Thursday, April 27, 2017

Reading List

Barack, Malia, & Sasha shopping for books at Politics & Prose

Browsing nonfiction titles has made me realize that, although I pride myself on having a wide variety of interests, there are a lot of books I have no interest in reading.



Books I don't want to read:

-Memoirs by Steve Harvey and/or Andre Agassi

-Books written by current politicians with someone else whose name is smaller on the cover

-Any nutrition book whose premise is that some normal food group actually inflames your intestines/turns you into a zombie/makes you die

-Any self-help book with a loopy cursive script on the cover

-Any business book that has the words "unlock," "secrets," or "productivity" on the cover

-Books about the Civil War with beige covers

-Any memoir where a person did _________ for one year and then wrote a memoir about it

-Any book about World War II



Books I do want to read:

-A book that uses country music as a lens to examine the values of the American South

-A book that catalogs all known types of human humor

-A book that traces the influence of groundbreaking sitcoms on other sitcoms that followed

-A book about all the ways that internet has changed language

-A book about the cultural influence of pellagra

Wednesday, April 26, 2017

For him this would have been terrible.

Written several months ago:


I just ran into a boy I used to care for. It seemed like we were about to commit to one another, but we weren't, and our relationship faded away seamlessly.

Seamless, except for the occasionally stark pain that hits the pit of my stomach when I think about, that makes the routes that I regularly walk feel like they're haunted by his ghost, the lingering feeling of rejection.

We'd seen each other the day before and hadn't said anything. I'd seen him from afar, I mean, but looked away embarrassed, not sure whether it was him or not. He must have seen me too, but I don't know how he reacted, since I was pointedly not looking at him.

The next day, we couldn't avoid each other. We walked right past each other. We stopped and greeted each other amiably. He made a comment, I rambled about it. I asked him a question, he answered it painfully. We quickly said goodbye.

This painting is called "Conversation of Clowns" 
so it seemed to embody the spirit of that conversation. Hahaha

It felt awful. I spent the next several minutes thinking about it, contrasting it with the last time we had run into each other--how he seemed so much less interested in asking about me this time, how we didn't feel like people who had ever been special to each other. He must hate me now, I thought. That's why he never talks to me anymore, even when he could. It was horrible, imagining how poorly he must think of me now.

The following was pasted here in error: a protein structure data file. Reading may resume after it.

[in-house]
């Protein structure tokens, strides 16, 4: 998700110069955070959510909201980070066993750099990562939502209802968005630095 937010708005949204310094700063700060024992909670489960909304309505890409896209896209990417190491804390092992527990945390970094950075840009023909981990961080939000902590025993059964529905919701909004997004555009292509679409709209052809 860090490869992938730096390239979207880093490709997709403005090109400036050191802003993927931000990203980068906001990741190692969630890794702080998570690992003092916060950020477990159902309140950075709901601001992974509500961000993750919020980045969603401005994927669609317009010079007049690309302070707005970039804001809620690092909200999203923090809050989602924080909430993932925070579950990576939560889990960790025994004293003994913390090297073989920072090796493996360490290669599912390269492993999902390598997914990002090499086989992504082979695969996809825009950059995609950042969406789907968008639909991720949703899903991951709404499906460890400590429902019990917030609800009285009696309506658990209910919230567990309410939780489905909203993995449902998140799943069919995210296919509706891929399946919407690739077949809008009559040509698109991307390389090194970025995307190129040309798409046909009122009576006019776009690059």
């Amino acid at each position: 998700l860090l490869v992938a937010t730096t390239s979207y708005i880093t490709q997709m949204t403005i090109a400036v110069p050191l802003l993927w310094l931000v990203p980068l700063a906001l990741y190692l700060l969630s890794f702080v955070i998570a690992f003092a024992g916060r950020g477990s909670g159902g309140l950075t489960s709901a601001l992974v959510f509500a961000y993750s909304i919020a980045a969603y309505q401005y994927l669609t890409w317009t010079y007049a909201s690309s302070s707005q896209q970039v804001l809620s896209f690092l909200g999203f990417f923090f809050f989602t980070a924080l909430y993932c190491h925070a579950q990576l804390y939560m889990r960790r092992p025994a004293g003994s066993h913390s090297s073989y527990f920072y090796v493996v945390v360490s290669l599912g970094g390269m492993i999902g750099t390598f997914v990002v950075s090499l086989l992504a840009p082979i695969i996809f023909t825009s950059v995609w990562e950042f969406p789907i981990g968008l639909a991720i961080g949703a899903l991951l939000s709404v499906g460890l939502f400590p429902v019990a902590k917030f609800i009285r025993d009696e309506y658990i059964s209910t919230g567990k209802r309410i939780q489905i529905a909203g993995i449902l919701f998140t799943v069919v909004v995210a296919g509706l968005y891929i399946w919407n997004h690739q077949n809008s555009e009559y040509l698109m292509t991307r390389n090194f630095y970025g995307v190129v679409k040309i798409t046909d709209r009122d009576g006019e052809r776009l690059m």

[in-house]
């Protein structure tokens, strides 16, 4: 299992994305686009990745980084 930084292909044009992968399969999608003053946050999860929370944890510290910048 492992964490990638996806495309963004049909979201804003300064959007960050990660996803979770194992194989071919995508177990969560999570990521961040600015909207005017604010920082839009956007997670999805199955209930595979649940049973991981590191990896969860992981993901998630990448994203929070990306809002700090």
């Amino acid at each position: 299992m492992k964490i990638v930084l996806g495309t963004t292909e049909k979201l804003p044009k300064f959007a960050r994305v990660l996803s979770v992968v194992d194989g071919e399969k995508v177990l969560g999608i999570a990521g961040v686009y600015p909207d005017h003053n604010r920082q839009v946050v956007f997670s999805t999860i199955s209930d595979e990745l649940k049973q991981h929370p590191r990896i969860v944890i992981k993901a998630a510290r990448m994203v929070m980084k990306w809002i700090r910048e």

I went back to what I was doing, but kept thinking about it. It was a day when bearing the burdens of others was on my mind, and I remembered without trying this story from Man's Search for Meaning that had saved me in a similar situation years before:

Once, an elderly general practitioner consulted me because of his severe depression. He could not overcome the loss of his wife who had died two years before and whom he had loved above all else. Now, how can I help him? What should I tell him? Well, I refrained from telling him anything but instead confronted him with the question, “What would have happened, Doctor, if you had died first, and your wife would have had to survive you?” 

“Oh,” he said, “for her this would have been terrible; how she would have suffered!” Whereupon I replied, “You see, Doctor, such a suffering has been spared her, and it was you who have spared her this suffering — to be sure, at the price that now you have to survive and mourn her.” He said no word but shook my hand and calmly left my office.

Breaking up is not the same as dying, by any means. But in this case, it could be considered even more complex, because death leaves only one of the two on earth to mourn; breaking up leaves two.

Yet this little story has helped me more than anything to be compassionate.